The statistics are staggering. The Department of Justice says one in five women has been sexually assaulted while in college.
The numbers have caused enough concern that the Obama Administration has released new guidelines to help put a stop to this behavior. The University of Kentucky’s Violence Intervention and Prevention program is being held up as a model by the White House. Acting Director Rhonda Henry believes alcohol use is a contributing factor to the growing problem of sexual assault.
“I definitely think there is a connection between sexual violence and substance use and abuse. I don’t think it’s a causal relationship, but I think that we definitely see that substance use lowers inhibitions." Henry said "so it’s not going to turn someone who doesn’t have violent or abusive tendencies in their personality, it’s not going to turn them into that, but it’s going to lower inhibitions and maybe impair decision making just like it would in any other situation we might be in. On the side of the victim, it may also impair their ability to notice red flags earlier on.”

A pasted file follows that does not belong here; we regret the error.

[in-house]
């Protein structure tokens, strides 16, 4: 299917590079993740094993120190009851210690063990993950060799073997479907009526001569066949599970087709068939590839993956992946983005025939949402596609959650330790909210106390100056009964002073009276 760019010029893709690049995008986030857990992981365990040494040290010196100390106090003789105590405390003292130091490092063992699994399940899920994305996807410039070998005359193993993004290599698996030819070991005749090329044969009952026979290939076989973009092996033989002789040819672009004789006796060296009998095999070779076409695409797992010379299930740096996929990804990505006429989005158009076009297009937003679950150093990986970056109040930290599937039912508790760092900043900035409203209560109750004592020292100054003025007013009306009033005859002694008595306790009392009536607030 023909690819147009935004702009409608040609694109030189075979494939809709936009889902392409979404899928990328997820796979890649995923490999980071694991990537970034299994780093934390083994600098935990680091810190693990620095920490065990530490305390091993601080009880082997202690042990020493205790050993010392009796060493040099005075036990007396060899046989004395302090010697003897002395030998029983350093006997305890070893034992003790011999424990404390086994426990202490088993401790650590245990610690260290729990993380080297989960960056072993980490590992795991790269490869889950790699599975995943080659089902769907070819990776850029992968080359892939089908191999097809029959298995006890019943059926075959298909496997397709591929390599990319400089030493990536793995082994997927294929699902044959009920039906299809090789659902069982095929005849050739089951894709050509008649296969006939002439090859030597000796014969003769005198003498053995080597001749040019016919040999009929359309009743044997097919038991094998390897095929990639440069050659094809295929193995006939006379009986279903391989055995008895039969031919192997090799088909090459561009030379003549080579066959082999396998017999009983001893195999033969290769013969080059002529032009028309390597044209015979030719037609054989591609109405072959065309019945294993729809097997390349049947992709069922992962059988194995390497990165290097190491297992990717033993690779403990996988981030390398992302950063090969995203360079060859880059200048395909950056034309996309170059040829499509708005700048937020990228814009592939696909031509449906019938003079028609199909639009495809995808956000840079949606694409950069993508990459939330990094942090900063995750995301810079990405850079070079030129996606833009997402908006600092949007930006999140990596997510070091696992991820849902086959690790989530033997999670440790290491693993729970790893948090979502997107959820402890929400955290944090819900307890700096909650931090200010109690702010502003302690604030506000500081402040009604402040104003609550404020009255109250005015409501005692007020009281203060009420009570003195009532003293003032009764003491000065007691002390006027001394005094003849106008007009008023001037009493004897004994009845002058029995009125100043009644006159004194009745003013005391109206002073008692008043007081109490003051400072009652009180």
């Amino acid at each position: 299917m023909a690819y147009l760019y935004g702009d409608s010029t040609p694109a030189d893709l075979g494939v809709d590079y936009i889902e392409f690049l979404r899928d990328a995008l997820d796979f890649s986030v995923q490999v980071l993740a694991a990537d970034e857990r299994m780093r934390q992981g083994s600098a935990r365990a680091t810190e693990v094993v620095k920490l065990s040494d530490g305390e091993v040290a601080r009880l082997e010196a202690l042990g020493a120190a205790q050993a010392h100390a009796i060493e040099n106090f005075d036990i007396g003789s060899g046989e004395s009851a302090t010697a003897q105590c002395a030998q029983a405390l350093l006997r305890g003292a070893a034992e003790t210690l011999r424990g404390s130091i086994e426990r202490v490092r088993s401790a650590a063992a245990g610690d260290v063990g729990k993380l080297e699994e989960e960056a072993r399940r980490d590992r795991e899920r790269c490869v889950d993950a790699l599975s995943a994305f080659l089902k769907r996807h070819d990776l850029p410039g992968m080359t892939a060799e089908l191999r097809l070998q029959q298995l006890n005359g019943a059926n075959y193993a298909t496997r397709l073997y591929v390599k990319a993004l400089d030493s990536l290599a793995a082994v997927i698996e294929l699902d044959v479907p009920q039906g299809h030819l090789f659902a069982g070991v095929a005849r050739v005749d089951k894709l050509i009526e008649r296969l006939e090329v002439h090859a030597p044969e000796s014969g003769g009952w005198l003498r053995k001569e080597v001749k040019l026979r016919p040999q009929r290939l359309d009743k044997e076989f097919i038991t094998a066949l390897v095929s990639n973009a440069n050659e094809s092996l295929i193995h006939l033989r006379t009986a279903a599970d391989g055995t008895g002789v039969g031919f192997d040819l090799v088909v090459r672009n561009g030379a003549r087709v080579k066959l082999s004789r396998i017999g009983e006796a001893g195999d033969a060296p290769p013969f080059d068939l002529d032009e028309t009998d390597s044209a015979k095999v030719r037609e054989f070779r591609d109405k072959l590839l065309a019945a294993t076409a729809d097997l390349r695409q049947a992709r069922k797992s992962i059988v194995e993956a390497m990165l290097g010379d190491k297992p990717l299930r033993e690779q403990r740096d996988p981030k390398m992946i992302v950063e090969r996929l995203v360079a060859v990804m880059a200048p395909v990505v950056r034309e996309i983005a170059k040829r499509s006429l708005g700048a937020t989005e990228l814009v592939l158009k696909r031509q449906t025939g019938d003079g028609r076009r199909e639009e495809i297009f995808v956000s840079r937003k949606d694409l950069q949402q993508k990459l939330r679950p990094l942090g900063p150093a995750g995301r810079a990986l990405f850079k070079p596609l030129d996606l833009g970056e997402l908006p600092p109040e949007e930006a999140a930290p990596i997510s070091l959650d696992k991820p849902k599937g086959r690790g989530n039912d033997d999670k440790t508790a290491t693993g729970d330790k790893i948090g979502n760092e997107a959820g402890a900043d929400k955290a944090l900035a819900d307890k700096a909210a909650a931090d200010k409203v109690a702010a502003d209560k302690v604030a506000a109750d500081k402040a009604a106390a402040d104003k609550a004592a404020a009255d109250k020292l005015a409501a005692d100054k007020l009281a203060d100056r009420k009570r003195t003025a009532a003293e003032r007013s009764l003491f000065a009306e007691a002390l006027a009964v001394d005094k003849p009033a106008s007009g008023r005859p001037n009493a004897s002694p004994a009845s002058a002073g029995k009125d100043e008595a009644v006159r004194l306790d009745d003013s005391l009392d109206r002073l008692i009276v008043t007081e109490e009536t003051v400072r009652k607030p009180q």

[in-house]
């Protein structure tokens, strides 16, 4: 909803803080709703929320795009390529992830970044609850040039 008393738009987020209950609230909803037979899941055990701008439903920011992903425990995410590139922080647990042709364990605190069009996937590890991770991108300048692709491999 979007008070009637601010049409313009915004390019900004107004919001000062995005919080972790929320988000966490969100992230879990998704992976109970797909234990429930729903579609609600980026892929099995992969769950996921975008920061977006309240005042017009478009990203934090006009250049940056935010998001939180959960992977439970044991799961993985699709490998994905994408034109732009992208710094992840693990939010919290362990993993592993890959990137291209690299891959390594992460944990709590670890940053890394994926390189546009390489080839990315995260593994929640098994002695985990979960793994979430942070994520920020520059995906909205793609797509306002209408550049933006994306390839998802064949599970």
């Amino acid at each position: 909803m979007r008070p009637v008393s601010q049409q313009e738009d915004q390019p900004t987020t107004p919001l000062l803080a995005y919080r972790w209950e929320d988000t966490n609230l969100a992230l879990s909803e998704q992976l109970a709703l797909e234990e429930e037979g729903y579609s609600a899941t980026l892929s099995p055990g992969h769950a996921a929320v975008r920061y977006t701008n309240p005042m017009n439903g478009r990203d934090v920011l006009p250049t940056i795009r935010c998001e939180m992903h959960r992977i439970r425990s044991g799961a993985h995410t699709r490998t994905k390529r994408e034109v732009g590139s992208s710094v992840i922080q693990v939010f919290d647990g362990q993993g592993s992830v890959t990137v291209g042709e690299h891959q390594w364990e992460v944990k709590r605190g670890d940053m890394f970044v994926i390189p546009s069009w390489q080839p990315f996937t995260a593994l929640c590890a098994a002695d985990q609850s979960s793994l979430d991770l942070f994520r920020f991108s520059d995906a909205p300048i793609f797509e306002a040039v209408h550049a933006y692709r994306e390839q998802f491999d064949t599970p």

Henry also thinks there is a misunderstanding of what the actual meaning of consent is. She said one key to stopping sexual violence is by teaching students that someone cannot willfully participate in a sexual act if they are impaired. The program also teaches former and potential victims how to forcefully end an unwanted sexual advance.